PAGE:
Aiming to adapt to changing community needs, Charlotte-based YWCA Central Carolinas and Raleigh-based YWCA of the Greater Triangle both have decided to sell facilities, either ending programs or shifting services to other locations.
In September, YWCA Central Carolinas will close a child-development facility that serves about 140 children.
The YWCA, which this year launched a $7.5 million capital campaign, has sold the uptown facility for $4.1 million, and will split the proceeds with Child Care Resources and use its share for operations and to retire its $1 million debt.
The decision to sell the 4th Street property to Weddington Properties came out of a strategic planning process the YWCA started in 2001 that projected its financial needs based on changing community needs, says Jane McIntyre, executive director.
“We also look at the sale as an opportunity to secure our future long-term,” she says.
The YWCA, which operates without a significant endowment, will share proceeds from the sale with Child Care Resources as part of an agreement created when the facility was constructed nearly two decades ago.
Child Care Resources has visited the facility several times to help families find childcare to replace the services that have been provided at the uptown facility.
McIntyre says the time was right to sell the facility, located across the street from the new Charlotte Bobcats Arena.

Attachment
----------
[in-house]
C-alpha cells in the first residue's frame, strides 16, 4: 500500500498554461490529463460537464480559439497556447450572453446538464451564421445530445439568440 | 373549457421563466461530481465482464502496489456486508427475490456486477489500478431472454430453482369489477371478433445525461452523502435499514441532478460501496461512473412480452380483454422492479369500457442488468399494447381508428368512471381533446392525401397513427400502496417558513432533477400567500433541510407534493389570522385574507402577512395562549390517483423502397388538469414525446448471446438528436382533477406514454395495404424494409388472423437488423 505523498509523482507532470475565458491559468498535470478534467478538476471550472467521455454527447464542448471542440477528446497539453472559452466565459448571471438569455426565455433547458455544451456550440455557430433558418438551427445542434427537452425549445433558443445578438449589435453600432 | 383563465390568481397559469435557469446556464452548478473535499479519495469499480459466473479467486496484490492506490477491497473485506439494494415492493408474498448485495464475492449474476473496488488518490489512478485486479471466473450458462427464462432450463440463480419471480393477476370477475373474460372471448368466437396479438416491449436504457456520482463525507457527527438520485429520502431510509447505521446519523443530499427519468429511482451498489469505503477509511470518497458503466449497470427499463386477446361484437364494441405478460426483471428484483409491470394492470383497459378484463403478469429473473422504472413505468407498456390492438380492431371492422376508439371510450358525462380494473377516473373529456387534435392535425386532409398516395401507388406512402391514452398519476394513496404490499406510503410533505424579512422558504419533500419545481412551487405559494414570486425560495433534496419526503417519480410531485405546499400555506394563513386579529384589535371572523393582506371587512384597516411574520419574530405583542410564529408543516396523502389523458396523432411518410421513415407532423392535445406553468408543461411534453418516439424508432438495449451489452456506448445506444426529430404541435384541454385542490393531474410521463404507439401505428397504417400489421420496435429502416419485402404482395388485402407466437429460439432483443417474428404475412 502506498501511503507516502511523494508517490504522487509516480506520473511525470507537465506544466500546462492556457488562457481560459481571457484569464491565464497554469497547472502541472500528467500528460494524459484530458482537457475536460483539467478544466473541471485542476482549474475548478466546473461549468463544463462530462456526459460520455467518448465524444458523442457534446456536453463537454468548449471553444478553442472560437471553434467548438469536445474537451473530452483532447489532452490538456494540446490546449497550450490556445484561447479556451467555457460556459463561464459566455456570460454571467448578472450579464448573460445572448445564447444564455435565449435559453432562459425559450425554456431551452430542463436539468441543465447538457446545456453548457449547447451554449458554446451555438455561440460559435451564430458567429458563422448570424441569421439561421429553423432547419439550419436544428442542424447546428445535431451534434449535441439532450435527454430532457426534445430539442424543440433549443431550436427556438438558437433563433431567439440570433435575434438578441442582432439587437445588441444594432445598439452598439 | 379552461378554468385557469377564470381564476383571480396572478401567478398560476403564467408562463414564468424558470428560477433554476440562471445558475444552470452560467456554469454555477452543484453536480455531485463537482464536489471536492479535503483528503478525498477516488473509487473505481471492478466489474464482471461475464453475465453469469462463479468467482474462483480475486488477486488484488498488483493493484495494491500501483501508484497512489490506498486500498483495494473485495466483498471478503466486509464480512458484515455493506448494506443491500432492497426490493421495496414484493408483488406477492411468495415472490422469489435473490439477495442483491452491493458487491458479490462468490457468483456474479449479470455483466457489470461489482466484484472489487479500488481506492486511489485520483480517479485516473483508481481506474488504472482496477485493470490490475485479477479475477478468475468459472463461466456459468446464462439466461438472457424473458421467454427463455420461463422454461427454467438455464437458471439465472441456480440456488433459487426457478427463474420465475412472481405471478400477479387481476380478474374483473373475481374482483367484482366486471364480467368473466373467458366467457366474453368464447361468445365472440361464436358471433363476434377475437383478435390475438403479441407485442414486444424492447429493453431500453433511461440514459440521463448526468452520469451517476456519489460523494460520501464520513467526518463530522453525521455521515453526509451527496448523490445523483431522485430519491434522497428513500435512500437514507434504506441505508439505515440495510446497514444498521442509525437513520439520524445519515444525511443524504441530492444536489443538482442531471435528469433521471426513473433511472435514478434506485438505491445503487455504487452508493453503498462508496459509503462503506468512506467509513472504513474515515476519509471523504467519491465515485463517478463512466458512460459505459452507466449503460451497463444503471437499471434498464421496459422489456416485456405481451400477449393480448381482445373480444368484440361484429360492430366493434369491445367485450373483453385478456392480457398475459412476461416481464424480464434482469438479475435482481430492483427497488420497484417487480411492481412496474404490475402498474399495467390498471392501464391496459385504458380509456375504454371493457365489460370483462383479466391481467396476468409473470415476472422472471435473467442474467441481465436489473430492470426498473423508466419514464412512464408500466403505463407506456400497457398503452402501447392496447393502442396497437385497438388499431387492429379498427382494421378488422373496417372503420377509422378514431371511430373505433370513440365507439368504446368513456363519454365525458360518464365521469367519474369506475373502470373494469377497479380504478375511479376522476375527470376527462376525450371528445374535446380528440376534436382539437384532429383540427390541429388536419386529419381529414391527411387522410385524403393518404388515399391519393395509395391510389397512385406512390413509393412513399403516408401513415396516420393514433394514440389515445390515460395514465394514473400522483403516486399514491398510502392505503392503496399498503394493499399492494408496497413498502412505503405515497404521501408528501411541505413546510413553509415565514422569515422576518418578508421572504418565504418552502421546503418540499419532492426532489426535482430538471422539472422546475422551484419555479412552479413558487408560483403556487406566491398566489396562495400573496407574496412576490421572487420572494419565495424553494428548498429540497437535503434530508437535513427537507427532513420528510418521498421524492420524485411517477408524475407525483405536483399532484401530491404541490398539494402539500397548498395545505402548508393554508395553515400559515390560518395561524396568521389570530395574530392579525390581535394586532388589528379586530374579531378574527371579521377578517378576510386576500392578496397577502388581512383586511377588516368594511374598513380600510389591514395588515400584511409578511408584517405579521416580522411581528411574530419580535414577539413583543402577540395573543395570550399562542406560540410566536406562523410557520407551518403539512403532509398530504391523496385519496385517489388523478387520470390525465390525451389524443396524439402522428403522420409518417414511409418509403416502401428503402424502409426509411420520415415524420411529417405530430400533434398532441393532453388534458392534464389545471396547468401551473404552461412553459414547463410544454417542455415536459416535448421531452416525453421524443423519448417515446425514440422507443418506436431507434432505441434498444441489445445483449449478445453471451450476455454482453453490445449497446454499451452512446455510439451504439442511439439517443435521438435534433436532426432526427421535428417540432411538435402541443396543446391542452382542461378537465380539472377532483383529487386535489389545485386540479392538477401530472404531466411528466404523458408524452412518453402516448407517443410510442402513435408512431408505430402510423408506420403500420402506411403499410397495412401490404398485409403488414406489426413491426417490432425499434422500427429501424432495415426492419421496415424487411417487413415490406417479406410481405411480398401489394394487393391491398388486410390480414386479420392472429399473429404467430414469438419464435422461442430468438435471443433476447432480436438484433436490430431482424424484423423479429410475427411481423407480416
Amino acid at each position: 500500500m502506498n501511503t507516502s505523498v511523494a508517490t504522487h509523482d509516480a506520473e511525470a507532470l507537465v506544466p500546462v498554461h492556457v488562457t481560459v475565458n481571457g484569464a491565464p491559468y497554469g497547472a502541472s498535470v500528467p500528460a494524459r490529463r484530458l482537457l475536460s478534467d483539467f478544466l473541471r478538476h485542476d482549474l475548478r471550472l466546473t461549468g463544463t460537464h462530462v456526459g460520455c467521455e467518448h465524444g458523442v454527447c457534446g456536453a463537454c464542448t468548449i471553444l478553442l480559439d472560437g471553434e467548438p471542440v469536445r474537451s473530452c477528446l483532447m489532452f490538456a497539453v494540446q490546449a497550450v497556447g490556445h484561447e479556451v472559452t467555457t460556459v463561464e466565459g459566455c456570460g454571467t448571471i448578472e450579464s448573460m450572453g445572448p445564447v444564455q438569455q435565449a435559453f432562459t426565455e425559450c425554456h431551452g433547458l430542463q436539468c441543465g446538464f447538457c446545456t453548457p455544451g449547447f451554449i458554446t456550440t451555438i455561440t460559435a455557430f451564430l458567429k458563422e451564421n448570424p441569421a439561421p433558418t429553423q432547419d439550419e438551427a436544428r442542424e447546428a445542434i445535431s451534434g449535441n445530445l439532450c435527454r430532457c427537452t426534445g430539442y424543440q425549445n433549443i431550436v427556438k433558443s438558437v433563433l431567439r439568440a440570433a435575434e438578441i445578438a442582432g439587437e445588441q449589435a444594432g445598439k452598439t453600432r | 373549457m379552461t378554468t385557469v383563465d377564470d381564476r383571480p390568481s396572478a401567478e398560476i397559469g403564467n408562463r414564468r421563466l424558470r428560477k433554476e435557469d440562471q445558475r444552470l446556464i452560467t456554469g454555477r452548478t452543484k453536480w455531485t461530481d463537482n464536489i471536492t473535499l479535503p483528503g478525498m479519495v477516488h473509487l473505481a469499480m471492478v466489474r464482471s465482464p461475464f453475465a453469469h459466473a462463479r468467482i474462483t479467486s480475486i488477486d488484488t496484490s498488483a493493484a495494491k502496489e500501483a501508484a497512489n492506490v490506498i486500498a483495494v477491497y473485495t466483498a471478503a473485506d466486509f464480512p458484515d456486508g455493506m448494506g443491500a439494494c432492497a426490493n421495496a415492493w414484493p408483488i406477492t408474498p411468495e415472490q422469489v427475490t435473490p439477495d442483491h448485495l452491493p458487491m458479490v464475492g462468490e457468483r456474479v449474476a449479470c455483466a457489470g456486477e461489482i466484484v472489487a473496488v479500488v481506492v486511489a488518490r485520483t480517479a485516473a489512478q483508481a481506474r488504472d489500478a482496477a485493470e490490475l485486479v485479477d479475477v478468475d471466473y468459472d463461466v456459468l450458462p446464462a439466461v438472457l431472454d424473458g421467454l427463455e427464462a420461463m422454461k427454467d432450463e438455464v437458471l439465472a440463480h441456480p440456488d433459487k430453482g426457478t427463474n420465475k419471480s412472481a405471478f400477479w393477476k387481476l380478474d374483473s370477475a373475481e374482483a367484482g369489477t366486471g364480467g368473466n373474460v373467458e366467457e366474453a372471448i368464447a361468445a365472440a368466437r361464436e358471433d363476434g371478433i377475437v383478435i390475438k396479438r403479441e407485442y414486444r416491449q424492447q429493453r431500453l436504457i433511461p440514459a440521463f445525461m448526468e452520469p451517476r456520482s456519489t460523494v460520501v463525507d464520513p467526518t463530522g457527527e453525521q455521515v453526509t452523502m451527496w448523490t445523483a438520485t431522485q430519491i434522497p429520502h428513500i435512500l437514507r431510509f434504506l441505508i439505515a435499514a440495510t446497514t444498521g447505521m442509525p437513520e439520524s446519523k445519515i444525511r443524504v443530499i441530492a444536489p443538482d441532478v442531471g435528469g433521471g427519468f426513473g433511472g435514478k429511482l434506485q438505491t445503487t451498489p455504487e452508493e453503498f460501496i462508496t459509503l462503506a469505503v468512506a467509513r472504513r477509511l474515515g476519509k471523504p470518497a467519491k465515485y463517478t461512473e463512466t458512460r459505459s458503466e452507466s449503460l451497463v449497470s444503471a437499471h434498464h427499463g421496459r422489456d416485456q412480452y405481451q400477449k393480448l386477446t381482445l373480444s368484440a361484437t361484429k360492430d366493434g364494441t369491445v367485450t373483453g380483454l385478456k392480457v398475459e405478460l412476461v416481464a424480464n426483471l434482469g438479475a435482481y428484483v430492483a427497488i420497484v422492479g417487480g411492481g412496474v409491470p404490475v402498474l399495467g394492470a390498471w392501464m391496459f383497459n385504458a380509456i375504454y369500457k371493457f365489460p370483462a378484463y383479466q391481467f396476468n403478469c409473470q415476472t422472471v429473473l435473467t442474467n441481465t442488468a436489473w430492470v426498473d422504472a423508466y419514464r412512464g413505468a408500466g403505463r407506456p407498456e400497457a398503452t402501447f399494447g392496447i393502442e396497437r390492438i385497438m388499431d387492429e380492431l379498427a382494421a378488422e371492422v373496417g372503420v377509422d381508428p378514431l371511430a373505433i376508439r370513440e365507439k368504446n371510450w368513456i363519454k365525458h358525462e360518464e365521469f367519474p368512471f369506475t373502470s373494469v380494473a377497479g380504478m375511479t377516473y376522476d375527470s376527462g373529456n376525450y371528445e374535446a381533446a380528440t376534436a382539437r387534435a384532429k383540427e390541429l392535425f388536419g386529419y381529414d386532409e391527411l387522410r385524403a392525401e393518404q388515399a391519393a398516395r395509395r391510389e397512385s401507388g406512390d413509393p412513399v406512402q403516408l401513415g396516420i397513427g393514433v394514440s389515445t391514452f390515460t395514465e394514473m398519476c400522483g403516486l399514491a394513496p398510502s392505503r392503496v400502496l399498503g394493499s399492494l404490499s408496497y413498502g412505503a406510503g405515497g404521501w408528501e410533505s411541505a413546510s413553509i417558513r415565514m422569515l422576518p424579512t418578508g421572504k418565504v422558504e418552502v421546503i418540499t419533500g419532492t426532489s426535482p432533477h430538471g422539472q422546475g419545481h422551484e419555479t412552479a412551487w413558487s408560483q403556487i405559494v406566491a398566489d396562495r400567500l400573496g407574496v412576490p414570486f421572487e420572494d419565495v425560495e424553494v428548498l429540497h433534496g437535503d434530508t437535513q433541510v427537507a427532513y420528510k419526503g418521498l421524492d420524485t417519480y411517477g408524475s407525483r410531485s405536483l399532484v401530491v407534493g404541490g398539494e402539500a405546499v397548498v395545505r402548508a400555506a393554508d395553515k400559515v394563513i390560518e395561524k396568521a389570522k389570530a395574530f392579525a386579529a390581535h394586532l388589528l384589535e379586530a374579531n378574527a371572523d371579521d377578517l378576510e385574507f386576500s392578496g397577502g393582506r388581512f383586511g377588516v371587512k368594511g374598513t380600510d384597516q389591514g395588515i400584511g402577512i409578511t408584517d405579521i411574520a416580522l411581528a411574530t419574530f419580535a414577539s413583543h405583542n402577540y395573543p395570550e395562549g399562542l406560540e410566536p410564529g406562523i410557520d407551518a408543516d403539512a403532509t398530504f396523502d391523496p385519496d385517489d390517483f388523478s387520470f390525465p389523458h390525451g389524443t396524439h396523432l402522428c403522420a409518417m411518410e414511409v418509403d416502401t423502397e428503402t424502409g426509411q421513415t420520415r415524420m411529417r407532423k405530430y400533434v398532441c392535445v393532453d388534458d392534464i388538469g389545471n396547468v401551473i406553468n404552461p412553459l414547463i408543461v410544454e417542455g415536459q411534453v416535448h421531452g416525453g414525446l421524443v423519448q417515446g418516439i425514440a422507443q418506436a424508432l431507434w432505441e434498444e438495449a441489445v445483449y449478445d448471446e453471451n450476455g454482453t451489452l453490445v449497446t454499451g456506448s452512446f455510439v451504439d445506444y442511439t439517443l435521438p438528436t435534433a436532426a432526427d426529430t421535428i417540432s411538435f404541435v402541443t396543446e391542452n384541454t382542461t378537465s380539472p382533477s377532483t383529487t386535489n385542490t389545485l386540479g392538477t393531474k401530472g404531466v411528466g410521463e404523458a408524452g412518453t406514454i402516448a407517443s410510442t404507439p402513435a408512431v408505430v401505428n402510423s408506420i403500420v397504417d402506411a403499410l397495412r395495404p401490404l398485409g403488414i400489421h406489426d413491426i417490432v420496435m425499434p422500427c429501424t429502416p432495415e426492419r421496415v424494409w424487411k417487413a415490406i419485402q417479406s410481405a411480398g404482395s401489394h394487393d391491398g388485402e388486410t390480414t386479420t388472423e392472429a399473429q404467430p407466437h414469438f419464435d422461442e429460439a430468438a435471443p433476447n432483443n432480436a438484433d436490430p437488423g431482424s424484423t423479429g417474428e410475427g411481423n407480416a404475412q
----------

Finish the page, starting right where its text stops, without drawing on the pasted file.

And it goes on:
Development of the arena has helped double the value of the property, and the board identified new community needs during planning sessions.
“We went into [childcare] in 1917 when no one else was in the business,” she says, but other organizations have stepped up to fill demand.
YWCAs throughout the U.S. are focusing on expanding emergency housing, and the Central Carolinas YWCA has identified a big need for transitional housing for families, McIntyre says.
So the YWCA has established its first new program in 40 years, known as Families Together, to provide transitional housing to families with children.
Some funds raised in the YWCA’s capital campaign will support a new 10-unit facility for the family program.
In Raleigh, YWCA of the Greater Triangle plans to sell its facility on Oberlin Road, and will transfer many services it offers there to its Hargett Street location near downtown, says Leigh Duque, executive director.
Driving the sale was a desire by the YWCA’s board to let community needs, not the location of existing facilities, determine its programs and services.
“A number of the programs and services that are most successful and most impactful are not ones that rely on a YWCA facility,” she says.
One service that will change with the closing of the facility is a program that leases dormitory-style quarters to 31 women as part of the YWCA’s Women in Transition program.
Through partnerships with other community organizations, the YWCA will continue to place women from the program in other residences.
Duque says the YWCA is not planning to begin a formal capital campaign for funding, but that changing community needs could later lead to development of YWCA-owned land near the Hargett Street facility.